VR in UX: Powering your User Research with Virtual Reality

Are you curious about using virtual reality (VR) tools ethically and effectively in your user research, but have been intimidated about where to start or what to consider?

David Bauer and Paula Rosecky, partners at Hemispheres Insights, gave insights to the IxDA Seattle community on how to perform user research with virtual reality tools.

Hemispheres Insights is a customer insights agency dedicated to helping you understand your customers and what it means for your brand. On March 13, they were generous enough to share their thoughts with the UX community at IxDA’s event, The Future is Virtually Here: Using VR for More Engaging Research.

 Case study on virtual reality roller coaster ride on site at “The Shard” London.

Case study on virtual reality roller coaster ride on site at “The Shard” London.

1. Use VR to Explore Immersive Storytelling

“How can you put experiences into people’s homes in a way that isn’t happening today?” - David Bauer.

Why does VR even matter? David outlined several ways VR provides an immersive experience. Going to Machu Picchu is a magical experience. But seeing Machu Picchu through VR in a home setting can make that experience accessible to those who can’t (or can’t afford to) summit its peak. Even for those who can go, they can use the tailored historical information embedded in VR as a research aid to prepare for and enhance their trip.  

VR provides another way for you to learn more in addition to, or instead of, a static book or web resource. At The Shard, the tallest building in London, you can visit the building as well as experience riding a roller coaster down from the top through a VR headset in an experience called Vertigo. This blends the real life experience of going to The Shard with an experience that reimagines how guests can be engaged.

2. Prototype Environments & Services Before Building IRL

Imagine you own a grocery store chain. InContext Solutions could help your business test store layouts by building them out in virtual reality first so you can test out with customers. Prototyping such environments seems like a powerful addition to a UX team’s toolkit. However, building out environments like this is technically difficult, because interactions need to be designed and considered for the whole store to make it feel realistic.

This begs the question — why not just build a real store?

Testing in a VR retail space offers unique opportunities—you can test several layouts of a store and capture metrics with users before implementing that layout in real life. This kind of usability testing is becoming easier as VR devices become more available in homes and participants can be part of studies from the comfort of their home. You can even prototype customer service interactions in such an environment and compare how they perform.

Currently only about 5 percent of North Americans have VR devices. Accessing participants for research studies has become easier though as more devices (like the iPhone) come embedded with virtual reality or augmented reality features.

3. Designing the Future with Users

What opportunities for collaboration or participatory design will there be with virtual reality? David interviewed a variety of global VR practitioners. One of his interviewees envisions being able to play back research sessions or customer interactions with sales people who  interacted with customers in VR. Being able to share those interactions across engineering, product, design, and other teams might help immerse teams in the problems their users are having, further increasing a team’s customer empathy.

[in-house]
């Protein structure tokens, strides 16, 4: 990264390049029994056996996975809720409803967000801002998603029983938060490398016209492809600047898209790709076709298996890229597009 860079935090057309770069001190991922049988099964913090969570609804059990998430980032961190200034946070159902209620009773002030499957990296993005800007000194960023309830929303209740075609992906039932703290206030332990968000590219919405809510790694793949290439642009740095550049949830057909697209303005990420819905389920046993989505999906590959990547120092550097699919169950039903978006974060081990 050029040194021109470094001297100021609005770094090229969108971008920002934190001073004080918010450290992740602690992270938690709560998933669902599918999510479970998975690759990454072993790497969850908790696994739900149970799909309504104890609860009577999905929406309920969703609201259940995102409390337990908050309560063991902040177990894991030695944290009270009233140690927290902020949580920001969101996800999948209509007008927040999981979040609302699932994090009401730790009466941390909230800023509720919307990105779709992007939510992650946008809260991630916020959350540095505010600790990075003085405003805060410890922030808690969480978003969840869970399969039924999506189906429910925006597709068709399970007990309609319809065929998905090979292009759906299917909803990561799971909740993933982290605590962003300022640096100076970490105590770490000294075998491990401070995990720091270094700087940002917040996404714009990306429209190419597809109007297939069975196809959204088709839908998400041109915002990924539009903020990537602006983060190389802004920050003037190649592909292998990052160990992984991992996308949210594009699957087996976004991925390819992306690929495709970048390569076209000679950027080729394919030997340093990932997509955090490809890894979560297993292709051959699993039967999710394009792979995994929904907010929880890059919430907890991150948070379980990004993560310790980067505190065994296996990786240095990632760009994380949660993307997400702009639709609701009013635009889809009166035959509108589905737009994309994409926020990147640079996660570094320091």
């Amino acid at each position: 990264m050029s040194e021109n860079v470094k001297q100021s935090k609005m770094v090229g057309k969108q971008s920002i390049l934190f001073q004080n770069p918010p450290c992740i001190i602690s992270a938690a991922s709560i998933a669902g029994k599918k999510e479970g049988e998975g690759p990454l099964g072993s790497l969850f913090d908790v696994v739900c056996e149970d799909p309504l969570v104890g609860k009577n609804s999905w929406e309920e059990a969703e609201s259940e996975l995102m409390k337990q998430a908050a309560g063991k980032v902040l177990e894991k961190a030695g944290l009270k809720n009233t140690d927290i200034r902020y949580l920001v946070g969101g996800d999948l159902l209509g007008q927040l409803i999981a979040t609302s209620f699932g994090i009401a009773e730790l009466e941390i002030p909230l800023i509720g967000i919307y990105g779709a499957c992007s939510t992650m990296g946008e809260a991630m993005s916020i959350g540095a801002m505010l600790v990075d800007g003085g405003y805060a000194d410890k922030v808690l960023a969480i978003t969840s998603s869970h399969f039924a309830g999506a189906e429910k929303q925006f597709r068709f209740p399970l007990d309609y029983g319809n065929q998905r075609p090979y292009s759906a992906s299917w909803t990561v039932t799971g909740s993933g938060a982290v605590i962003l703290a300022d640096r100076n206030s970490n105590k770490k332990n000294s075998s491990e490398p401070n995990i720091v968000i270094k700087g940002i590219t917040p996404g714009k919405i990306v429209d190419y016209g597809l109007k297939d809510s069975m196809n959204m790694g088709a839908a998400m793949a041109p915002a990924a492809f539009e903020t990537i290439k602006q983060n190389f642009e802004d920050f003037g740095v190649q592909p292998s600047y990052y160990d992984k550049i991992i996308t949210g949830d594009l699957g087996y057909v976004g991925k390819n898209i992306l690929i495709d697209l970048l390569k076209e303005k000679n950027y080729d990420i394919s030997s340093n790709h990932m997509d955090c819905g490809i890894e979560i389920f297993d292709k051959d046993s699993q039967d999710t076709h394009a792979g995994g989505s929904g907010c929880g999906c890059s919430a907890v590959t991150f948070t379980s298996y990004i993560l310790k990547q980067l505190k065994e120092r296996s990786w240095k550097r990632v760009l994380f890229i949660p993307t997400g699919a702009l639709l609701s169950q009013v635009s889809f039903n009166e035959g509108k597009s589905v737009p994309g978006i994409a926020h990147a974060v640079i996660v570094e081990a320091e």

4. Ethics in VR — Preparation and Accomodations

 David on how to help research participants in studies using VR.

David on how to help research participants in studies using VR.

Questions came up from the audience about ethics and how you can prepare studies with users in mind. In order not to skew data and to provide comfort to your users, David referenced Shaili Bhatt, Sr. Research director at C and R research, who always gives participants 15 minutes to acquaint themselves through a game with the VR device before diving into a study.

 “It’s important for researchers to help participants feel safe when they are in ‘that world.’” - David Bauer

Additionally, it's important to be clear about privacy and the data collected by your study in your study waivers. When conducting VR studies from participants' homes or their own devices, apps could be collecting data about their surroundings or data of their actions in that app. It’s important to be clear, just like in non-VR studies, about what is being collected and how that data will be used.

Next for VR

David’s talk left us excited to explore more ways that UX practitioners can leverage VR to better understand how users interact in both real and virtual worlds. VR has a long way to go in terms of market penetration, as well as simulating other senses (like touch). However, the opportunities presented by VR for experimentation and co-creation with users present new frontiers for user research to unfold in novel ways.

 

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Thank you!

Thank you again to David, Paula, and their Hemispheres Insights team for sharing their time and expertise with the IxDA Seattle Community.

Want more UX in VR insights? David will be keynoting May 9th at the AMA MarketMix Conference this year in Bellevue, Washington.

Join us for our next event on Ethics in UX Research on Tuesday April 10th, 2018.

Thank you to ATLAS Workbase for generously hosting the IxDA community for this event.